Raven had loosened her shoulder belt and was balanced on the edge of the seat again. Rising up for a better look, she said, “You did this?”

“Yep,” Cade said unapologetically. “With a little help from my friends.” He drove them the length of the straightaway, keeping the passenger tires tracking along the right fog line. A dozen feet from the black van, he slowed and parked broadside to the open rear doors. On the driver’s side was a pair of corpses. Both were obese by anyone’s standards. Only one had turned before death. Its belly was ripped open and maggot-filled, the fly larva causing the taut gray skin to undulate subtly.

The bodies stacked halfway to the ceiling obscured most of the detail from a distance. Up close, however, it was clear the van’s once vibrant shag carpet was soiled with dried blood and God only knew what other bodily fluids that had leaked from the corpses. A sheet of metal perforated with holes—some machined and perfectly round, dozens more jagged and created by bullets—separated the cargo area from the front seats. It was splashed with blood long ago dried to black. Like the apparatus on a set of monkey bars, chain, cable, and steel cuffs attached to the van’s roof cut up the gloom.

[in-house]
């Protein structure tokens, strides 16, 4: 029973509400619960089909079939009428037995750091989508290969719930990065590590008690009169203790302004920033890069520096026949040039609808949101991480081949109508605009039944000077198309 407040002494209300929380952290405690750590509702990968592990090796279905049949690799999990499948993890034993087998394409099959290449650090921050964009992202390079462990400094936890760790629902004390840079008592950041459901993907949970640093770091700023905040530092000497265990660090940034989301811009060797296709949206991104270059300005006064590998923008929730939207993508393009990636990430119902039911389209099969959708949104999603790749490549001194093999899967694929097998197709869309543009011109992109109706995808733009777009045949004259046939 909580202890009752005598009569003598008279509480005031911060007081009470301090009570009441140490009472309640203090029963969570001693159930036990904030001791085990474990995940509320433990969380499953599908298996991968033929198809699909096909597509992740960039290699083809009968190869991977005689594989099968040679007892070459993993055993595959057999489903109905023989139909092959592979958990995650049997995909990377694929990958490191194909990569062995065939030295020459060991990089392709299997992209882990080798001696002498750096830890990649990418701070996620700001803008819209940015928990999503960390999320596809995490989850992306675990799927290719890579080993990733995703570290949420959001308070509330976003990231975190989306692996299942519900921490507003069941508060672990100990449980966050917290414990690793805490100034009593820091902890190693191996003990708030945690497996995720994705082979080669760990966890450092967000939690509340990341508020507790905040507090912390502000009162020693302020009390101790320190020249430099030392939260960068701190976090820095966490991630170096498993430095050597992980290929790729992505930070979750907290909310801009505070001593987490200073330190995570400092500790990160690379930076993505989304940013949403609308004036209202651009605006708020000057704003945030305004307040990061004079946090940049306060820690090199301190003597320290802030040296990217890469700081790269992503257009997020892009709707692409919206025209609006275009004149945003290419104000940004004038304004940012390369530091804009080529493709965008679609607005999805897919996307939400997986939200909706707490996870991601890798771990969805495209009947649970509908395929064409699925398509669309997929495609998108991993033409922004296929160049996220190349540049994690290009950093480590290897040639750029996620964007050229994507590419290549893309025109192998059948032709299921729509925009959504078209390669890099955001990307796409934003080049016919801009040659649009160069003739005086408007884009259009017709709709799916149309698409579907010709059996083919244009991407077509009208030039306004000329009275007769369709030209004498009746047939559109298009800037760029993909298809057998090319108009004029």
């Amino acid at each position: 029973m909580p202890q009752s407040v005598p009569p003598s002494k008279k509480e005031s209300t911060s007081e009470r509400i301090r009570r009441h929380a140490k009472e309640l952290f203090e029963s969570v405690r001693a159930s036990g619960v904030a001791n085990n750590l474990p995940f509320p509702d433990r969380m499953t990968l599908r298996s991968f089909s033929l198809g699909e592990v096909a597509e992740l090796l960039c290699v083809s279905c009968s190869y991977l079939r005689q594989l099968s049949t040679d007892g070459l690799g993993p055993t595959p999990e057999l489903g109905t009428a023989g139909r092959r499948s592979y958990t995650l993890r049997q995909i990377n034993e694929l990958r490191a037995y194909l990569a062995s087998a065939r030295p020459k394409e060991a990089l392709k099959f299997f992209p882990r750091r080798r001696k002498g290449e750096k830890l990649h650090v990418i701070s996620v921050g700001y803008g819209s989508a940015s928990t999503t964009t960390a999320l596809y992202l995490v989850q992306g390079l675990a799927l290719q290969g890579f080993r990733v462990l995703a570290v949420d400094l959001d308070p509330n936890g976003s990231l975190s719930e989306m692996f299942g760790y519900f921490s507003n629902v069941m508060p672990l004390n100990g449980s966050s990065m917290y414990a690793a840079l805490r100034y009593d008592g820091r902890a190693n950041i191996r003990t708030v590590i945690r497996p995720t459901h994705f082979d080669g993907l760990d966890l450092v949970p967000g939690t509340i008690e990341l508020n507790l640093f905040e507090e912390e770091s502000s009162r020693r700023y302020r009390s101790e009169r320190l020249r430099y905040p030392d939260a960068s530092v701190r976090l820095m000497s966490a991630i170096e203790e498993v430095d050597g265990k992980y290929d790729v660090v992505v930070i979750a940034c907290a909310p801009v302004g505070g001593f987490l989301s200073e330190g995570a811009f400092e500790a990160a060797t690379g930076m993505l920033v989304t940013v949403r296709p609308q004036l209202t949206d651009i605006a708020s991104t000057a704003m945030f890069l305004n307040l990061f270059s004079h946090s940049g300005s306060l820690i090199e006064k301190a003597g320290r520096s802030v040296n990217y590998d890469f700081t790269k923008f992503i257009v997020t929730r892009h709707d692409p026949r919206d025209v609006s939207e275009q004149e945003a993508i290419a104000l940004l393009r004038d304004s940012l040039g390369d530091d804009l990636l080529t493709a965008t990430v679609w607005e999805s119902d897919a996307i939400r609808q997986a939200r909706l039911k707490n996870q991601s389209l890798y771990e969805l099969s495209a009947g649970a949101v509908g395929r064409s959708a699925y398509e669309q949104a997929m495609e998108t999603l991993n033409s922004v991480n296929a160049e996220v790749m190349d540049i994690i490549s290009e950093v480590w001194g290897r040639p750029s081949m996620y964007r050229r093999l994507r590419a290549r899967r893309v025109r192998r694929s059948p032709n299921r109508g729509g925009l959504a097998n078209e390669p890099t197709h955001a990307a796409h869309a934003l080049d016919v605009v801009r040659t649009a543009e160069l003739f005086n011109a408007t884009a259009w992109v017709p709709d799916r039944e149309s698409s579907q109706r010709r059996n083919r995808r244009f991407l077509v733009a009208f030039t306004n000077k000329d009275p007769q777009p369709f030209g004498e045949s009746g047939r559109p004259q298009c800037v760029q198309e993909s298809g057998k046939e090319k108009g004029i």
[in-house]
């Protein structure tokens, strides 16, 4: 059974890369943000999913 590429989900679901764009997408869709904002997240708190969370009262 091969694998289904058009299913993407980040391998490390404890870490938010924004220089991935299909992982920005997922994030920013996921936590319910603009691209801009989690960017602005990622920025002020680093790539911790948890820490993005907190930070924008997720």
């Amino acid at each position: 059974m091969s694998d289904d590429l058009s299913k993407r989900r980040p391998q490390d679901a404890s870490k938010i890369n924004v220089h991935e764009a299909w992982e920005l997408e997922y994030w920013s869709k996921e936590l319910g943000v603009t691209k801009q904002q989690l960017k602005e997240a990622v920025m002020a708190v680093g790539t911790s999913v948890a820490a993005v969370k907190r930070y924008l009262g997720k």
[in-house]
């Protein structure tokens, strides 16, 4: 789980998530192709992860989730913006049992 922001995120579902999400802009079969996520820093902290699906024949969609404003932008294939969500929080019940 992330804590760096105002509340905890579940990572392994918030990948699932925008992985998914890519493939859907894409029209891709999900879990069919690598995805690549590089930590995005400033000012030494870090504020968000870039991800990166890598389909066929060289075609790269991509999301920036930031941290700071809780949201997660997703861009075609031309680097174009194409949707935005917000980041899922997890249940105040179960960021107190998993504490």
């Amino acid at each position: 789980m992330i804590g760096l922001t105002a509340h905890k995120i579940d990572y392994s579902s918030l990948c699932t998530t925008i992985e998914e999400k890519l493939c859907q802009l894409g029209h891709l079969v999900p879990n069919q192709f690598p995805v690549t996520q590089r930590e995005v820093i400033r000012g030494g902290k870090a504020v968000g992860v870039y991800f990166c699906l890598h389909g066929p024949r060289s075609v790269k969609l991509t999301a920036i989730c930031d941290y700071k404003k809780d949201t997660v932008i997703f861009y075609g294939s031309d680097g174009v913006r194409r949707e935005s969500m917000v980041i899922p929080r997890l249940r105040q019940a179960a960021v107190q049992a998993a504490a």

Crinkling her nose, Raven said, “What’s all that for?”

“Did Taryn or Wilson mention the booby traps the cannibals were leaving in some of the places they looted?”

A gust blew down the road at them, whipping the grass atop the berm to their left into a wild frenzy. Shell casings propelled by the sudden blast skittered along the blacktop.

Raven swallowed hard.

“I’ll take that as a ‘yes’,” he said. “They were transporting Zs in this.” He motioned to the left side of the van. “That one almost got me.”

Parroting Duncan, she said, “Almost only counts in hand grenades and horseshoes.”

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